When is Bankruptcy The Best Option?

Debt sucks. It really, really does. The hardest part about it is that debt repayments can make you drown financially, making it impossible to keep above water with all the monthly debt repayments. Sometimes the only way to get out of that situation is to declare bankrupcy. Here is some more information from a reader about whether declaring bankrupcy would be the right option.

Bankruptcy is something no one wants to experience, but the fact is, sometimes you simply accumulate too much unsecured debt and truly cannot pay it all off. You’ll have creditors calling day and night, overdrawn bank accounts, and a hole in your wallet that you can’t seem to repair. When is bankruptcy your best option, and what is it exactly? Keep reading to learn more about when you should file for bankruptcy and how it will affect you.

Chapter 7 vs. Chapter 13

So what is bankruptcy? There are two different filing options: Chapter 7 and Chapter 13 bankruptcy. Bankruptcy is essentially a legal status that says “I can’t afford my debts any longer”. This status must be applied for and granted by a court.

Chapter 7: Chapter 7 bankruptcy will require you to give up as many of your assets as possible to pay down as much of the debt at once as you can. This asset liquidation process can include things like property or investments, but personal possessions and clothes and vehicles are generally off-limits.

After liquidation occurs, your debtors get the funds raised, and the rest of your debt is expunged. You can only file for Chapter 7 bankruptcy once every seven years, and making a habit out of it is generally ill-advised.

Chapter 13: Chapter 13 bankruptcy is more about reorganizing your debts than liquidating assets to pay them off. You’ll get a period of time to figure out how to better organize your finances in order to pay off your debts. This “pause” so to speak, will prevent creditors from foreclosure or collections for the duration of the specified break period.

During this period, you’ll likely want to speak with a professional if you’re not sure how to reorganize your finances. A financial advisor may be able to help you come up with a plan to get your financial independence back and remove creditors from your life. If you’re on the east coast, you can compare the best financial advisors in New Jersey on Careful Cents.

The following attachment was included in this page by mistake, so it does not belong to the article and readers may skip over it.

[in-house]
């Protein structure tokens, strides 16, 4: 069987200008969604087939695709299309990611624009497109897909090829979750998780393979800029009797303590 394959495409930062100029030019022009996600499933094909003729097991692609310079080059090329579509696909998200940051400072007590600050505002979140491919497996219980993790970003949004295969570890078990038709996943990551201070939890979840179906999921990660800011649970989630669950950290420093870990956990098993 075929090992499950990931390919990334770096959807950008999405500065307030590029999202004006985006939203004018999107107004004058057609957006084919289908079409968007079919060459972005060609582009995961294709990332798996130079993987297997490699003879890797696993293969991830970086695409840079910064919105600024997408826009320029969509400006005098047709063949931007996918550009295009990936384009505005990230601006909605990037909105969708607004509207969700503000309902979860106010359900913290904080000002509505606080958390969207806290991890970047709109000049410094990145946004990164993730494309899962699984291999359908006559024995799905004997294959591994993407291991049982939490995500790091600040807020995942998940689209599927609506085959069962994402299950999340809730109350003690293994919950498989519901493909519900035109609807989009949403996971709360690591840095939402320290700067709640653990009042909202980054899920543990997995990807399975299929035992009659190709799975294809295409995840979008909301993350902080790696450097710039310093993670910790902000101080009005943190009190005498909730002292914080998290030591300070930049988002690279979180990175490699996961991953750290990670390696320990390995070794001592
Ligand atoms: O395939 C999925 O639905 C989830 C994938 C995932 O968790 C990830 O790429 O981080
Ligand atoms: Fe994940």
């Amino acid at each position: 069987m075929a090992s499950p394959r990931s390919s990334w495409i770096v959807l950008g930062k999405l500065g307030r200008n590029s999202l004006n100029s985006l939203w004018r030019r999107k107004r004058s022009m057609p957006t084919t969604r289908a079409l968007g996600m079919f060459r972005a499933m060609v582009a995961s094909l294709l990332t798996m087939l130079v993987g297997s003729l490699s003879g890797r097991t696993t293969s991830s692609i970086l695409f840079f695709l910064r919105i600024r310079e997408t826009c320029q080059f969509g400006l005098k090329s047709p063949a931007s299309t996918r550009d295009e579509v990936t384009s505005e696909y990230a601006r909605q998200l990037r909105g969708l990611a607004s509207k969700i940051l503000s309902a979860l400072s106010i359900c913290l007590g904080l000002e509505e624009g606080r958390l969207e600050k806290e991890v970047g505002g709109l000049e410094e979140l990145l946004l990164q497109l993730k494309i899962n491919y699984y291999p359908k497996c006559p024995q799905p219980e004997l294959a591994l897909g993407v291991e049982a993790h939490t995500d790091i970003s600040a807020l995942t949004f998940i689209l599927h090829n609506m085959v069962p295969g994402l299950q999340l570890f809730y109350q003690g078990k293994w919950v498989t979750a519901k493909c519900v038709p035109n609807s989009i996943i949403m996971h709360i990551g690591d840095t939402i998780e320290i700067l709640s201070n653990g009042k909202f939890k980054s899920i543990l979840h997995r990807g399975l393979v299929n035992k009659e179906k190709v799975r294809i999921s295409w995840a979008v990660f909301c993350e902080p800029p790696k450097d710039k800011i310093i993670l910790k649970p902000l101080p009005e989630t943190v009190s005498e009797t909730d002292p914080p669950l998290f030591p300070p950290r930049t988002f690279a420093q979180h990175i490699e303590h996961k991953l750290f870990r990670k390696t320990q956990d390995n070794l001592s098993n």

Bankruptcy Doesn’t Expunge All Debt

More often than not, a secured debt like property is not going to be addressed in bankruptcy, and property liens can still be upheld by creditors even if you file for bankruptcy. Most bankruptcy filings occur because of unsecured debt; usually credit cards, personal loans, and the like.

Bankruptcy won’t eliminate your child support, either; nor will it expunge any alimony payments you’re responsible for. These are considered to be family debts and aren’t included in the bankruptcy filing.

Normally student loans aren’t covered by bankruptcy filings either, so you’ll still be responsible for paying the federal government what you’ve borrowed.

When Should I File?

Understanding when to file for bankruptcy can be tough; especially if you’re unfamiliar with the process or what the results will be. Essentially, you only want to file as a last resort. Bankruptcy looks pretty bad on a credit report and can have a major impact on your access to lines of credit in the future.

The first thing you’ll want to ask yourself is whether or not the debt you plan to file on is even covered by bankruptcy. As mentioned, student loans, secured debt, child support, and alimony aren’t going to be expunged through a bankruptcy filing. If you have mostly unsecured debt like credit cards piling up, and truly cannot seem to get yourself out from under them, only then should you consider filing for bankruptcy.

When you file for bankruptcy, you stand to lose a lot more than just your credit score. Chapter 7 requires the liquidation of assets, including your home, life insurance plans, pension or savings, and more. Any of these items could be liquidated to pay off your debt, leaving you with even less than when you started.

Rebuilding Damaged Credit

Bankruptcy will remain on your credit report for several years after you file; making it difficult even to obtain a low-limit credit card. However, this is an excellent time for you to start rebuilding your damaged credit and your financial history. After you file bankruptcy, it is vital to your future success that you take the time to better plan your personal finances.

The last thing you want to do is end up filing for bankruptcy twice in a decade. Take a look at what led you here; was it careless spending? Over-borrowing? Too many cards open at once? Other personal habits that led to a loss of income? Post-filing should be a time of reflection and planning for the future, so you don’t end up in the same mess you just pulled yourself out of.

Looking Ahead

Bankruptcy can be embarrassing, as all of your financial history (including mistakes) will be out in the open in court. The best way to avoid bankruptcy is to stay within your means. If you can’t reasonably afford to pay for one line of credit, why have two or three open at once? You’re only serving to dig yourself a larger financial hole; one that you may not be able to get out of should you keep digging.

If you find yourself struggling with finances, don’t be afraid to seek out help. There exist financial planning resources that can help you get back on track before you end up having to file for bankruptcy. Remember, bankruptcy should only be used as a last resort; it is not a way out of paying for all or your credit card purchases.

See my disclaimer.

Penniless Parenting

Mommy, wife, writer, baker, chef, crafter, sewer, teacher, babysitter, cleaning lady, penny pincher, frugal gal

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